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Red raspberry and molecular breeding

Red raspberry (Rubus idaeus) is a good species for the application of such techniques, being diploid (2n = 2x = 14) with a very small genome (275 Mbp). The availability of abundant genetic variation in natural and experimental populations and adaptation to a range of diverse habitats (Graham et al. 1997b; Marshall et al. 2001; Graham et al. 2003) offers researchers a rich source of germplasm to increase variation in morphology, anatomy, physiology, phenology and response to a range of biotic and abiotic stresses. This coupled with the application of more knowledge-based breeding should secure raspberry breeding in a changing climate and allow introgression of species material in a shorter timescale.

An evolving genetic linkage map of raspberry is available (Graham et al. 2004, 2006; Kassim et al., 2008). This map was constructed utilising a cross between the phenotypically diverse European red raspberry cultivar Glen Moy and the North American cultivar Latham. This cross produced a segregation population of 323 individuals. Latham was one of the first cultivars to be produced through controlled breeding in the 1930s, and is estimated to be approximately 60% genetically similar to Glen Moy (Graham and McNicol 1995). Latham is a hardy, spiny-brown caned plant producing small fruits and is resistant to raspberry root rot. Glen Moy was produced in 1981, has large fruits, is spine free, green-caned, susceptible to low temperature damage and has no resistance to root rot.

The progeny of this cross segregate for root rot resistance as well as a broad number of other characteristics including pest resistance, crop architecture and fruit quality, which can be phenotyped and placed onto the linkage map. This provides, for the first time in raspberry, an unequalled resource for mapping both single gene and polygenic traits and developing diagnostic markers for the ones of premium value. In this instance, resistance to raspberry root rot will be targeted.

As an illustration of the practical utility of genetic linkage maps in raspberry, a study on Gene H is discussed. Gene H, the gene responsible for cane pubescence, had been reported for some time to be associated with resistance to cane botrytis and spur blight as well as susceptibility to rust and cane spot. With the availability of the raspberry genetic linkage map, it was possible to map Gene H, and to also map resistance to the four diseases with reported association. This work confirmed the association between Gene H and cane botrytis and spur blight but not with rust and cane spot (Graham et al., 2006).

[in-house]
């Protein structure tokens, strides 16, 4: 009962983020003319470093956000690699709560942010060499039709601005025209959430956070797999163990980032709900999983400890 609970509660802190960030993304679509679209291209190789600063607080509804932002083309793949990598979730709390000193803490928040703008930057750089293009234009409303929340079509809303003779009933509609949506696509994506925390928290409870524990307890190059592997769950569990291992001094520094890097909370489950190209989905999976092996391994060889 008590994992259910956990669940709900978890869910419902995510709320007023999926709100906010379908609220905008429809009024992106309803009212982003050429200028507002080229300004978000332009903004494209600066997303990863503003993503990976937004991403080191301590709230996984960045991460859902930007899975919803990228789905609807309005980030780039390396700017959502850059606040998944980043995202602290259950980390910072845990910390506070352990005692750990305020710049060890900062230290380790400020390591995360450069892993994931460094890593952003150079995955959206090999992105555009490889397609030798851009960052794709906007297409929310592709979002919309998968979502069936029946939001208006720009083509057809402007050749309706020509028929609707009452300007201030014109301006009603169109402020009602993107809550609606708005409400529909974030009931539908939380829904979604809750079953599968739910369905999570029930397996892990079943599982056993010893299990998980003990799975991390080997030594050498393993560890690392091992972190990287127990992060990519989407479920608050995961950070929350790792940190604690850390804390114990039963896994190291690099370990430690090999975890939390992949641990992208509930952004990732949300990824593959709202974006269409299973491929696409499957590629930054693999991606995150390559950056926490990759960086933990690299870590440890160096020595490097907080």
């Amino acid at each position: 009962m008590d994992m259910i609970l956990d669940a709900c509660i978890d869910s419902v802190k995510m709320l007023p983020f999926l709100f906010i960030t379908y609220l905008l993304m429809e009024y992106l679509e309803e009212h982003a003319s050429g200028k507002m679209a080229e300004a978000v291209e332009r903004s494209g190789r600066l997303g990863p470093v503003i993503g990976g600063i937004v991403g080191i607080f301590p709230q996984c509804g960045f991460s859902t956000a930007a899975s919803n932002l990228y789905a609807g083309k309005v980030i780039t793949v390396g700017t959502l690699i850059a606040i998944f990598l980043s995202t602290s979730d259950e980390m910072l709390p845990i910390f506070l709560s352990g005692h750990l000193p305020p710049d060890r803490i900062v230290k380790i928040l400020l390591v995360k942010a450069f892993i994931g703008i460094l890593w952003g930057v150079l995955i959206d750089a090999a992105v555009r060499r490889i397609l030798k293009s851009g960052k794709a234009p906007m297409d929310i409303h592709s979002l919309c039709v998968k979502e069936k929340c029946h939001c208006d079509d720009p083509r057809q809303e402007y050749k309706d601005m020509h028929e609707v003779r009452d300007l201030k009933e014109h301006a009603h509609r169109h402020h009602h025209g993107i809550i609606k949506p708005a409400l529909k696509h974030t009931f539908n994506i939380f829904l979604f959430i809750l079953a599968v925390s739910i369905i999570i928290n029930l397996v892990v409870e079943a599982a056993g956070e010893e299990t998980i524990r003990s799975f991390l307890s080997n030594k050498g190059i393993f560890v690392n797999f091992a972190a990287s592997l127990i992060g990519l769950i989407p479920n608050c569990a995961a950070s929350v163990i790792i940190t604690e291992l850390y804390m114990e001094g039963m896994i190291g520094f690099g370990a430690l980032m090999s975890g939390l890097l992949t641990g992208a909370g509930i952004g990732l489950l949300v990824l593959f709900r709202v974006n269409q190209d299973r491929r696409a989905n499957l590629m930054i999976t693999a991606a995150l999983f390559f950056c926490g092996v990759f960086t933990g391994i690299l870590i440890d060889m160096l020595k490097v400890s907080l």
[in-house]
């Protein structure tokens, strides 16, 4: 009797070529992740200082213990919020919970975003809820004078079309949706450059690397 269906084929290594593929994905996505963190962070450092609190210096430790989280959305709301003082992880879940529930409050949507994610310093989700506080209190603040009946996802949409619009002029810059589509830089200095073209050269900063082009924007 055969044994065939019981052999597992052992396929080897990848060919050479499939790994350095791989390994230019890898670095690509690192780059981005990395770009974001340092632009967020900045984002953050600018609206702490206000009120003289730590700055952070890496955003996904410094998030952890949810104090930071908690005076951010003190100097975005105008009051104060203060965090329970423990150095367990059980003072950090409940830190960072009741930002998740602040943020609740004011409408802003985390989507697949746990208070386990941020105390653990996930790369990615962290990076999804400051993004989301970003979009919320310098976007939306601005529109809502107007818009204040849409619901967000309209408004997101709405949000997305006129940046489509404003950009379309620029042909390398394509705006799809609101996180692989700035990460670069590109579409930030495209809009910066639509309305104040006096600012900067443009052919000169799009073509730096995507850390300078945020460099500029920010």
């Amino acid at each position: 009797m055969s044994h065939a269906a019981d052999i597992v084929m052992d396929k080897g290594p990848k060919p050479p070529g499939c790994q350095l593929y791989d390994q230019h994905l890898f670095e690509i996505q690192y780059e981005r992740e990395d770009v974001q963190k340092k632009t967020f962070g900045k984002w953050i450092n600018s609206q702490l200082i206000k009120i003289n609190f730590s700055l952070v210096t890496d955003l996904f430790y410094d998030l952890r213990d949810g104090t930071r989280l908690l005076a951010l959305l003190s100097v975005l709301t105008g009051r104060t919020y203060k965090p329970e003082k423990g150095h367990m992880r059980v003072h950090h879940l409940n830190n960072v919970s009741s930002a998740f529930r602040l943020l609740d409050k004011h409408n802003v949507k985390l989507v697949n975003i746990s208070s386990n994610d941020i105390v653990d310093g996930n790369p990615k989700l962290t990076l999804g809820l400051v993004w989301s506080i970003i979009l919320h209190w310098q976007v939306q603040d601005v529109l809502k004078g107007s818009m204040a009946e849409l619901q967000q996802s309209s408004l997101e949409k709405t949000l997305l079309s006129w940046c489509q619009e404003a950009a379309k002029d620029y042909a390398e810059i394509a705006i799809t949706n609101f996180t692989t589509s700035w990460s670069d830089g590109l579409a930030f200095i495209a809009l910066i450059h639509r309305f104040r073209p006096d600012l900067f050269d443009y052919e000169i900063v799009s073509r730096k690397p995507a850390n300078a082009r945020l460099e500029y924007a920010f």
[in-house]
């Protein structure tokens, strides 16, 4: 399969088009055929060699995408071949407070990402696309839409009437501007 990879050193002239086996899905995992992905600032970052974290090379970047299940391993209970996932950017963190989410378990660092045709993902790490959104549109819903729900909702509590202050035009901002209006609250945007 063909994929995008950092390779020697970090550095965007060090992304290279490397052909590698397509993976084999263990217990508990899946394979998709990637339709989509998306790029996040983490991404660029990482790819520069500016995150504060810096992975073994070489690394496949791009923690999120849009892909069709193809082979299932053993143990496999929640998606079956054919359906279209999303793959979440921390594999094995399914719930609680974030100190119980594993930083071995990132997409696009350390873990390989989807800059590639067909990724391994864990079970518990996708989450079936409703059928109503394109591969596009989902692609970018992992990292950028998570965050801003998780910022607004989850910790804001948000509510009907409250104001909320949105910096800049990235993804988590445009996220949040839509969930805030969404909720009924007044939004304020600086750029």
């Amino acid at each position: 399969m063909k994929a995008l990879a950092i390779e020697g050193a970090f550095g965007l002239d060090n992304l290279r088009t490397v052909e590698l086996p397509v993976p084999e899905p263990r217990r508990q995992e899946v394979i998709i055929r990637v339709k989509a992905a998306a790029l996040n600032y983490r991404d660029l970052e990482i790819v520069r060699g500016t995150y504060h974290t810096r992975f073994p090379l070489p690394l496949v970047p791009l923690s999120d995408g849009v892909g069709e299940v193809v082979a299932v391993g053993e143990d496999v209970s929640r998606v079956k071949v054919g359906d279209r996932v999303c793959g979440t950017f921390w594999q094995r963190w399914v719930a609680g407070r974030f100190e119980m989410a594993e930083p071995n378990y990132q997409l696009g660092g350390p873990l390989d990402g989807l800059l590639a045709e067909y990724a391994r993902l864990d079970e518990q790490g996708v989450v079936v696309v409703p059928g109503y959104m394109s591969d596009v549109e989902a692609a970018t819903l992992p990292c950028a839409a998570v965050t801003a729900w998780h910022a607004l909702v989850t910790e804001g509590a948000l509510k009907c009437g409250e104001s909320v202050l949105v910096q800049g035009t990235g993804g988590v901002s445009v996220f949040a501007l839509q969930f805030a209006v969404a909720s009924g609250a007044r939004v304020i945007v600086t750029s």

With the demonstration of the linkage between Gene H and resistance to cane botrytis and spur blight, the gene itself can be used as a marker to predict resistance status for these two important diseases (Graham et al., 2006). The map has confirmed for two diseases, the close association with Gene H. This information has been transferred to breeders and cane morphology as determined by alleles for Gene H, provides an accurate prediction of disease resistance.

References

  • Graham, J. and McNicol, R.J. 1995. An examination of the ability of RAPD markers to determine the relationships within and between Rubus species. Theoretical and Applied Genetics 90, 1128 - 1132.
  • Graham, J., Squire, G.R., Marshall, B. and Harrison, R.E. 1997. Spatially dependent genetic diversity within and between colonies of wild raspberry Rubus idaeus detected using RAPD markers. Molecular Ecology 6, 1001 - 1008.
  • Graham, J., Marshall, B. and Squire, G.R. 2003. Genetic differentiation over a spatial environmental gradient in wild Rubus idaeus populations. New Phytologist 157, 667 - 675.
  • Graham, J., Smith, K., Mackenzie, K., Jorgensen, L., Hackett, C.A. and Powell, W. 2004. The construction of a genetic linkage map of red raspberry (Rubus idaeus subsp. idaeus) based on AFLPs, genomic-SSR and EST-SSR markers. Theoretical and Applied Genetics 109, 740 - 749.
  • Graham, J., Smith, K., Tierney, I., Mackenzie, K. and Hackett, C. 2006. Mapping gene H controlling cane pubescence in raspberry and its association with resistance to cane botyritis and spur blight, rust and cane spot. Theoretical and Applied Genetics 112, 818 - 831.
  • Kassim, A., Poette, J., Paterson, A., Zait, D., McCallum, S., Woodhead, M., Smith, K., Hackett, C. and Graham, J. 2008. Environmental and seasonal influences on red raspberry anthocyanin antioxidant contents and identification of QTL. Molecular Nutrition and Food Research (in press).
  • Marshall, B., Harrison, R.E., Graham, J., McNicol, J., Wright, G.M. and Squire, G.R. 2001. Spatial trends of phenotypic diversity between colonies of wild raspberry Rubus idaeus. New Phytologist 151, 671 - 682.

Research

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The James Hutton Research Institute is the result of the merger in April 2011 of MLURI and SCRI. This merger formed a new powerhouse for research into food, land use, and climate change.